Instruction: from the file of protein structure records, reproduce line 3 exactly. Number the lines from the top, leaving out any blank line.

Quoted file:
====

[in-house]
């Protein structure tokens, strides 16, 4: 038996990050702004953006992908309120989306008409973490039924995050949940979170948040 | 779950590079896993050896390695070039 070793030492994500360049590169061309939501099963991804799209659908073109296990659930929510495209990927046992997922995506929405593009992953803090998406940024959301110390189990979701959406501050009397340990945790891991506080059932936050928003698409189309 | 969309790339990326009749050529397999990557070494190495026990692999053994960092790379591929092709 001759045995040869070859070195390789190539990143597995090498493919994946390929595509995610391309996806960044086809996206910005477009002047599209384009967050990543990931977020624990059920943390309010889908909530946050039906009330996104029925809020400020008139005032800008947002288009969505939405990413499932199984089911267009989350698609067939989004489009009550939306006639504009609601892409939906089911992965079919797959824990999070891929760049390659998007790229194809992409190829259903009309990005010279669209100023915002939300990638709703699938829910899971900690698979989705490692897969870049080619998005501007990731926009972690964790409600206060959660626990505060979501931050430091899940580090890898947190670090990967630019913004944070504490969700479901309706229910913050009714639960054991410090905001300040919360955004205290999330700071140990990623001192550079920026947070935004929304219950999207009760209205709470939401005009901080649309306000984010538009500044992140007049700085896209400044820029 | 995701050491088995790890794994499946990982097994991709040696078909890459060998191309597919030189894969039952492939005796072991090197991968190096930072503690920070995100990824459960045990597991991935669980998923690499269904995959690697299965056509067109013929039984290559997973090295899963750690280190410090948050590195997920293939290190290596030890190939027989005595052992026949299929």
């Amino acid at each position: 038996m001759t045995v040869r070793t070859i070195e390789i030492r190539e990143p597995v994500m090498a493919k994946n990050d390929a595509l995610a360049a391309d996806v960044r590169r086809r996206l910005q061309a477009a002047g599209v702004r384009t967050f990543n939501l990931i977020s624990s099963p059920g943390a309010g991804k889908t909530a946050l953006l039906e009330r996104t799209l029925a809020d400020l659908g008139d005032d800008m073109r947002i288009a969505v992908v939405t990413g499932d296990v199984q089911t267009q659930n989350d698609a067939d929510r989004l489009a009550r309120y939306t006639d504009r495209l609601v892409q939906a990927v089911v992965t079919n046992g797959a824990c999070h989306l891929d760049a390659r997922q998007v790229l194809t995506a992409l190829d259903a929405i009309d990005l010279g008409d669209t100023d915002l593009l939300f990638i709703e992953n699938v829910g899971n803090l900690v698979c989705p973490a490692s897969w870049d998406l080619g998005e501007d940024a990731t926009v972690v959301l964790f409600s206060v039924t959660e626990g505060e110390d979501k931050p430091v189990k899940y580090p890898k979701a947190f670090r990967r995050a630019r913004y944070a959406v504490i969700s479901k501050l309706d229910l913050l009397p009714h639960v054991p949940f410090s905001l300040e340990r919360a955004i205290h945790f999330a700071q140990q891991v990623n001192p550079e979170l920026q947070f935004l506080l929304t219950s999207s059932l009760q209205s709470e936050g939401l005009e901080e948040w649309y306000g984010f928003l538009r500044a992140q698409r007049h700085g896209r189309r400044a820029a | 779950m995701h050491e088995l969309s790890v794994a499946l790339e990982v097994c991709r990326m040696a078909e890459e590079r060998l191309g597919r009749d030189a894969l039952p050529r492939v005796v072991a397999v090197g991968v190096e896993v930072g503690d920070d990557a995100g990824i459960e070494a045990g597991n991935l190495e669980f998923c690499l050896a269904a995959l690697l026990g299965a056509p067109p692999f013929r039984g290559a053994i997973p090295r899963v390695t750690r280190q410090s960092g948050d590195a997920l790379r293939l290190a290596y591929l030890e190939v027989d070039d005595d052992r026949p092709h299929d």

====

């Amino acid at each position: 038996m001759t045995v040869r070793t070859i070195e390789i030492r190539e990143p597995v994500m090498a493919k994946n990050d390929a595509l995610a360049a391309d996806v960044r590169r086809r996206l910005q061309a477009a002047g599209v702004r384009t967050f990543n939501l990931i977020s624990s099963p059920g943390a309010g991804k889908t909530a946050l953006l039906e009330r996104t799209l029925a809020d400020l659908g008139d005032d800008m073109r947002i288009a969505v992908v939405t990413g499932d296990v199984q089911t267009q659930n989350d698609a067939d929510r989004l489009a009550r309120y939306t006639d504009r495209l609601v892409q939906a990927v089911v992965t079919n046992g797959a824990c999070h989306l891929d760049a390659r997922q998007v790229l194809t995506a992409l190829d259903a929405i009309d990005l010279g008409d669209t100023d915002l593009l939300f990638i709703e992953n699938v829910g899971n803090l900690v698979c989705p973490a490692s897969w870049d998406l080619g998005e501007d940024a990731t926009v972690v959301l964790f409600s206060v039924t959660e626990g505060e110390d979501k931050p430091v189990k899940y580090p890898k979701a947190f670090r990967r995050a630019r913004y944070a959406v504490i969700s479901k501050l309706d229910l913050l009397p009714h639960v054991p949940f410090s905001l300040e340990r919360a955004i205290h945790f999330a700071q140990q891991v990623n001192p550079e979170l920026q947070f935004l506080l929304t219950s999207s059932l009760q209205s709470e936050g939401l005009e901080e948040w649309y306000g984010f928003l538009r500044a992140q698409r007049h700085g896209r189309r400044a820029a | 779950m995701h050491e088995l969309s790890v794994a499946l790339e990982v097994c991709r990326m040696a078909e890459e590079r060998l191309g597919r009749d030189a894969l039952p050529r492939v005796v072991a397999v090197g991968v190096e896993v930072g503690d920070d990557a995100g990824i459960e070494a045990g597991n991935l190495e669980f998923c690499l050896a269904a995959l690697l026990g299965a056509p067109p692999f013929r039984g290559a053994i997973p090295r899963v390695t750690r280190q410090s960092g948050d590195a997920l790379r293939l290190a290596y591929l030890e190939v027989d070039d005595d052992r026949p092709h299929d």